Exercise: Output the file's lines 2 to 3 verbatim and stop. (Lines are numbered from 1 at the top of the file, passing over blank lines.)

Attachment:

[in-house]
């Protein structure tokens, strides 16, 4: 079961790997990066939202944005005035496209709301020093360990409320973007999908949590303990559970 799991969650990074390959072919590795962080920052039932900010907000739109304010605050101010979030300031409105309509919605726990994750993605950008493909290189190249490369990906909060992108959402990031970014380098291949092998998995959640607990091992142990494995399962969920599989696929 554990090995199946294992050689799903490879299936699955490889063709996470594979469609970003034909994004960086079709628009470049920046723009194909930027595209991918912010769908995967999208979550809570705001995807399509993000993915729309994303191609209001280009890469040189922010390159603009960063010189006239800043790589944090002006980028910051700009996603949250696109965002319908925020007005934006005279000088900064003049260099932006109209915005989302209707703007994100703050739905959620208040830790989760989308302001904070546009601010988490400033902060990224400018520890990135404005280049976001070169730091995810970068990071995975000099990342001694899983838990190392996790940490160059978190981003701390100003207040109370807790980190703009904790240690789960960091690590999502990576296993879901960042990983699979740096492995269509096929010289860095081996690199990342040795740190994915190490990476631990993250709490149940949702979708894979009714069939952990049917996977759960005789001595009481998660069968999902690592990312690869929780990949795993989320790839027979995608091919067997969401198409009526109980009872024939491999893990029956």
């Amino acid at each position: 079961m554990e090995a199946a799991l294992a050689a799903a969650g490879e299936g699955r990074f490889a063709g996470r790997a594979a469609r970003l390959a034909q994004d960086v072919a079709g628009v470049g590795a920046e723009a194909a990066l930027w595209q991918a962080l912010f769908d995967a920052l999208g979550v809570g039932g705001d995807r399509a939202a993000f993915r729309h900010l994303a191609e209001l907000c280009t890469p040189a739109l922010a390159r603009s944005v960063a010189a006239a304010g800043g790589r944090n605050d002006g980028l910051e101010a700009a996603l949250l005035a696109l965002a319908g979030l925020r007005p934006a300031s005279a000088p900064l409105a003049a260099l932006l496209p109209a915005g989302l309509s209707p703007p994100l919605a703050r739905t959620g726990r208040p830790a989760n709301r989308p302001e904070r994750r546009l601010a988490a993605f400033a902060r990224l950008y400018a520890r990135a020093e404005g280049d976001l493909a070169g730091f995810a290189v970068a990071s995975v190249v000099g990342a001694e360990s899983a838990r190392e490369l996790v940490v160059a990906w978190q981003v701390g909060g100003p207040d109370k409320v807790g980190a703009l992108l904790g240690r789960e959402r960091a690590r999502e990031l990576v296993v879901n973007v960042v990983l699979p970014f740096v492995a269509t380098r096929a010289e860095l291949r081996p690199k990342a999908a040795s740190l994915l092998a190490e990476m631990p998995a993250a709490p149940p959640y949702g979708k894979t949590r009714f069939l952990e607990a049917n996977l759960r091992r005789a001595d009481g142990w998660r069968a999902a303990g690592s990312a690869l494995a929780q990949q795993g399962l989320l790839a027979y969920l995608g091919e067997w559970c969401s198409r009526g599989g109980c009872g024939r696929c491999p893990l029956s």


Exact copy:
């Protein structure tokens, strides 16, 4: 079961790997990066939202944005005035496209709301020093360990409320973007999908949590303990559970 799991969650990074390959072919590795962080920052039932900010907000739109304010605050101010979030300031409105309509919605726990994750993605950008493909290189190249490369990906909060992108959402990031970014380098291949092998998995959640607990091992142990494995399962969920599989696929 554990090995199946294992050689799903490879299936699955490889063709996470594979469609970003034909994004960086079709628009470049920046723009194909930027595209991918912010769908995967999208979550809570705001995807399509993000993915729309994303191609209001280009890469040189922010390159603009960063010189006239800043790589944090002006980028910051700009996603949250696109965002319908925020007005934006005279000088900064003049260099932006109209915005989302209707703007994100703050739905959620208040830790989760989308302001904070546009601010988490400033902060990224400018520890990135404005280049976001070169730091995810970068990071995975000099990342001694899983838990190392996790940490160059978190981003701390100003207040109370807790980190703009904790240690789960960091690590999502990576296993879901960042990983699979740096492995269509096929010289860095081996690199990342040795740190994915190490990476631990993250709490149940949702979708894979009714069939952990049917996977759960005789001595009481998660069968999902690592990312690869929780990949795993989320790839027979995608091919067997969401198409009526109980009872024939491999893990029956």
């Amino acid at each position: 079961m554990e090995a199946a799991l294992a050689a799903a969650g490879e299936g699955r990074f490889a063709g996470r790997a594979a469609r970003l390959a034909q994004d960086v072919a079709g628009v470049g590795a920046e723009a194909a990066l930027w595209q991918a962080l912010f769908d995967a920052l999208g979550v809570g039932g705001d995807r399509a939202a993000f993915r729309h900010l994303a191609e209001l907000c280009t890469p040189a739109l922010a390159r603009s944005v960063a010189a006239a304010g800043g790589r944090n605050d002006g980028l910051e101010a700009a996603l949250l005035a696109l965002a319908g979030l925020r007005p934006a300031s005279a000088p900064l409105a003049a260099l932006l496209p109209a915005g989302l309509s209707p703007p994100l919605a703050r739905t959620g726990r208040p830790a989760n709301r989308p302001e904070r994750r546009l601010a988490a993605f400033a902060r990224l950008y400018a520890r990135a020093e404005g280049d976001l493909a070169g730091f995810a290189v970068a990071s995975v190249v000099g990342a001694e360990s899983a838990r190392e490369l996790v940490v160059a990906w978190q981003v701390g909060g100003p207040d109370k409320v807790g980190a703009l992108l904790g240690r789960e959402r960091a690590r999502e990031l990576v296993v879901n973007v960042v990983l699979p970014f740096v492995a269509t380098r096929a010289e860095l291949r081996p690199k990342a999908a040795s740190l994915l092998a190490e990476m631990p998995a993250a709490p149940p959640y949702g979708k894979t949590r009714f069939l952990e607990a049917n996977l759960r091992r005789a001595d009481g142990w998660r069968a999902a303990g690592s990312a690869l494995a929780q990949q795993g399962l989320l790839a027979y969920l995608g091919e067997w559970c969401s198409r009526g599989g109980c009872g024939r696929c491999p893990l029956s």